Rare diseases that arise from mutations or partial deletion of key metabolic enzymes often require life-long enzyme replacement therapy (ERT) to regain physiological function. As patients with such diseases have failed to undergo immunological tolerance towards the key enzyme during development, administration of the enzyme primes the immune system to mount humoral immune responses towards the therapeutic, thus rendering treatment inefficacious and potentially dangerous. Although our approach will apply to many ERTs and thus many rare diseases, we have selected antigen-specific tolerance towards the enzyme N-acetylgalactosamine-4-sulfatase (Arylsulfatase, galsulfase), a deficiency in which causes mucopolysaccharidosis VI (MPS VI, Maroteaux-Lamy syndrome), as a starting point. Arylsulfatase is a highly glycosylated protein, and to consider an example of a nonglycosylated protein, we also considered L-asparaginase, which is used to treat acute lymphoblastic leukemia, also a rare disease occurring mostly in children, and also highly immunogenic. The goal of the project is to produce a variant of Arylsulfatase B and asparaginase, which induces tolerance towards the recombinant, produced Arylsulfatse B and asparaginase. The approach chosen to achieve tolerance is to create an erythrocyte-binding variant of Arylsulfatase B and asparaginase. Erythrocyte binding technology has been developed in the lab and was shown do induce tolerance towards foreign antigen by deleting CD4+ and CD8+ T-cells in an antigen specific fashion. In work recently published, this was shown to induce immunological tolerance to the enzyme asparaginase, used as the non-glycosylated model.
What is special about the project?
Although working in the specific example of MPS VI, the technology being developed applies to many rare diseases treated protein replacement therapy, including all lysosomal storage diseases, hemophilia A and B, and other examples as well.
The project proceeded much faster with the non-glycosylated example, asparaginase, which was technically easier to functionalized with erythrocyte-binding domains. We demonstrated that it was possible to provide a single tolerogenic dose of the erythrocyte-binding enzyme and then cross to treatment with the wild-type enzyme with reduced immunogenicity compared to treatment only with wild-type of 1000- to 10000-fold. This immunological tolerance was long-lived, allowing repeated dosing without re-tolerization.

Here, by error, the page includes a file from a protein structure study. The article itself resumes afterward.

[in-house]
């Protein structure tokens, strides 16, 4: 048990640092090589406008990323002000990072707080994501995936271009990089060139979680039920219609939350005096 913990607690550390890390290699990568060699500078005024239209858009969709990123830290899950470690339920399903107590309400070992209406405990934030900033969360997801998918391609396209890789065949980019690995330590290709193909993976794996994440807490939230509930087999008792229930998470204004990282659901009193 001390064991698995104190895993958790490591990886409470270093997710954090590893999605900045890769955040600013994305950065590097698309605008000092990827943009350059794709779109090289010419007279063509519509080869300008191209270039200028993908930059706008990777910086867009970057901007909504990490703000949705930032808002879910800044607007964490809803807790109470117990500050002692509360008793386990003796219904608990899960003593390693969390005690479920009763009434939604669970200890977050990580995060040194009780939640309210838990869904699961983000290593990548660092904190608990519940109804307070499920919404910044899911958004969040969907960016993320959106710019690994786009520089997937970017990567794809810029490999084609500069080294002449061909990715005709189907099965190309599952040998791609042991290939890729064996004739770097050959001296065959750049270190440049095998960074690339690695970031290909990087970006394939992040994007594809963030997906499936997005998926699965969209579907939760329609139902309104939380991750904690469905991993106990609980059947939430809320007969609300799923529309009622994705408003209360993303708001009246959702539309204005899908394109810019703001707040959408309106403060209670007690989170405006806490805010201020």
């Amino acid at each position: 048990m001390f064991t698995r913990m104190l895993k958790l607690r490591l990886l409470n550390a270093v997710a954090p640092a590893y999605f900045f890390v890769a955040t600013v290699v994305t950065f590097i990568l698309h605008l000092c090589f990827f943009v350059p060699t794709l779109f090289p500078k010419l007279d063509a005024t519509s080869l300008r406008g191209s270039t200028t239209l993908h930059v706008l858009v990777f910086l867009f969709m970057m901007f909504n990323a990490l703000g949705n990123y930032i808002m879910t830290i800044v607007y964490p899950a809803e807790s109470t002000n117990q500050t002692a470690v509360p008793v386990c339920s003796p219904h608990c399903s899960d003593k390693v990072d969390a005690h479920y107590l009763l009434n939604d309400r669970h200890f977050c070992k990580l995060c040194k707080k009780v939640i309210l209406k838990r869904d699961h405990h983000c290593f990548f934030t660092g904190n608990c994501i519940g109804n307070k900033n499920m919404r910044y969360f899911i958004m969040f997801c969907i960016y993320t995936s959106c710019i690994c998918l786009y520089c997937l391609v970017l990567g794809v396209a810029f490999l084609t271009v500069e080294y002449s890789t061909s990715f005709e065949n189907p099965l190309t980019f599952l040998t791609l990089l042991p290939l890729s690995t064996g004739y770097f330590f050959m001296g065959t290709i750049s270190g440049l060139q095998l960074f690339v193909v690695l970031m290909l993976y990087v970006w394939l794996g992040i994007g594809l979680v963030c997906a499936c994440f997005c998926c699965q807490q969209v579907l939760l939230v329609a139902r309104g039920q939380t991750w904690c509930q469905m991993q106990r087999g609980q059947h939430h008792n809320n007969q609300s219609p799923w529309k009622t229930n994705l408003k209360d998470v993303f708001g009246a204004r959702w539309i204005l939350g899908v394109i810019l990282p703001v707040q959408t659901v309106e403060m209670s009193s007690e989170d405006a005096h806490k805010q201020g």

Prof. Hubbell’s laboratory, the Laboratory for Regenerative Medicine and Pharmacobiology at EPFL, has spun out a company in the field of immunological tolerance, Anokion SA, located in EPFL’s Science Park. The Anokion team collaborates closely with the team carrying out the project funded by Geber Rüf Stiftung, providing a pathway toward clinical development of the technology. Anokion has closed a CHF 33 million Series A financing to develop technology to prevent immunity to protein drugs, such as those used in enzyme replacement therapies as being explored by Prof. Hubbell’s laboratory with the funding of Gebert Rüf Stiftung.
Lorentz, K.M., Kontos, S., Diaceri, G., Henry, H. & Hubbell, J.A. Engineered binding to erythrocytes induces immunological tolerance to E. coli asparaginase. Science Advances 1 (2015);
Kontos, S., Grimm, A.J. & Hubbell, J.A. Engineering antigen-specific immunological tolerance. Curr Opin Immunol 35, 80-88 (2015);
Kontos, S., Kourtis, I.C., Dane, K.Y. & Hubbell, J.A. Engineering antigens for in situ erythrocyte binding induces T-cell deletion. Proc Natl Acad Sci U S A 110, E60-68 (2013).
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Anokion SA, a spin-out from EPFL focused on commercialization of the technology to be utilized http://www.anokion.com
Persons involved in the project
Last update to this project presentation 19.07.2018